The trouble starts with the first introduction of anti-Zionism:
constructive criticism of Israeli governments has morphed into something closer to antisemitism under the cloak of so-called anti-Zionism
Either anti-Zionism is a genuine position being used opportunistically as a façade – a ‘cloak’ – for antisemitism (cf the Doctors’ Plot), or the name ‘anti-Zionism’ is a polite label for antisemitism (“so-called anti-Zionism”). Can’t be both; you can’t ‘cloak’ antisemitism in antisemitism-with-another-name. What anti-Zionism is, in the authors’ eyes, remains unclear. Continue reading “Jacobson and friends confuse by design”
Testimony of Professor Barry Trachtenberg to the United States House Judiciary Committee about proposed speech codes on November 7, 2017
Barry Trachtenberg is the Rubin Presidential Chair of Jewish History and the Director of the Jewish Studies Program at Wake Forest University.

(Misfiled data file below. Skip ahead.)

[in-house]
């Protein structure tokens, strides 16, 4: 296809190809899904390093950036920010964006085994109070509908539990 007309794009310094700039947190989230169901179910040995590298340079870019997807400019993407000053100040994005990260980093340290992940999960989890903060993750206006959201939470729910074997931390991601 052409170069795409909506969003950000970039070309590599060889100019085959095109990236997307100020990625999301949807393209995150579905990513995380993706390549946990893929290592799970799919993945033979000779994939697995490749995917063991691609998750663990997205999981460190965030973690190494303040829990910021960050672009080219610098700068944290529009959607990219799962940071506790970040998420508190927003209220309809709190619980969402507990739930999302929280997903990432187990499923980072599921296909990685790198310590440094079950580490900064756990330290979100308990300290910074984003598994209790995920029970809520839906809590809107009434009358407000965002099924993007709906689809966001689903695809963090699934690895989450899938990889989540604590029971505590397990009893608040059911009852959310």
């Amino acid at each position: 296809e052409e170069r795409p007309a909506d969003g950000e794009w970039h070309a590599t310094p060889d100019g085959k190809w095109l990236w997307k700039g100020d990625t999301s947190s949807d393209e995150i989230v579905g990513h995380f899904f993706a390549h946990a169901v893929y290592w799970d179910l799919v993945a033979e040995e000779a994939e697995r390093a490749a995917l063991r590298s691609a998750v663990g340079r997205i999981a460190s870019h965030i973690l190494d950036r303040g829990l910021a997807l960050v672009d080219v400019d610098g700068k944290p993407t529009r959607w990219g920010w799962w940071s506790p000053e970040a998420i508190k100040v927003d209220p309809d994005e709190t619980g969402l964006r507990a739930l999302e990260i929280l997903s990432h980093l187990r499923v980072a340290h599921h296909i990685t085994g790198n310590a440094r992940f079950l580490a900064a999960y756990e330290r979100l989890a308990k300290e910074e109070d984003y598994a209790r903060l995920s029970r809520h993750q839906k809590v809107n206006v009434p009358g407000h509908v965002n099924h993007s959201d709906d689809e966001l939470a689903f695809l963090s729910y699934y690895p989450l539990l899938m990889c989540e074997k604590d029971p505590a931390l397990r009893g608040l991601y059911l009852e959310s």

First published in the Forward and reprinted by permission of the author
It is increasingly common to hear reports that a “new antisemitism” threatens to endanger Jews on a scale not seen since the second World War and the Holocaust. Studies from several major Jewish organizations have sounded the alarm that antisemitism is a “clear and present danger,” while a number of commentators have argued that yet another “war against the Jews” is upon us.
As much as these sort of statements try to call our attention to a looming catastrophe, they are motivated less by an actual threat facing American or world Jewry than they are part of a persistent campaign to thwart debates, conversations, scholarly research, and political activism (all of which often occur within the Jewish community itself) that is critical of the State of Israel.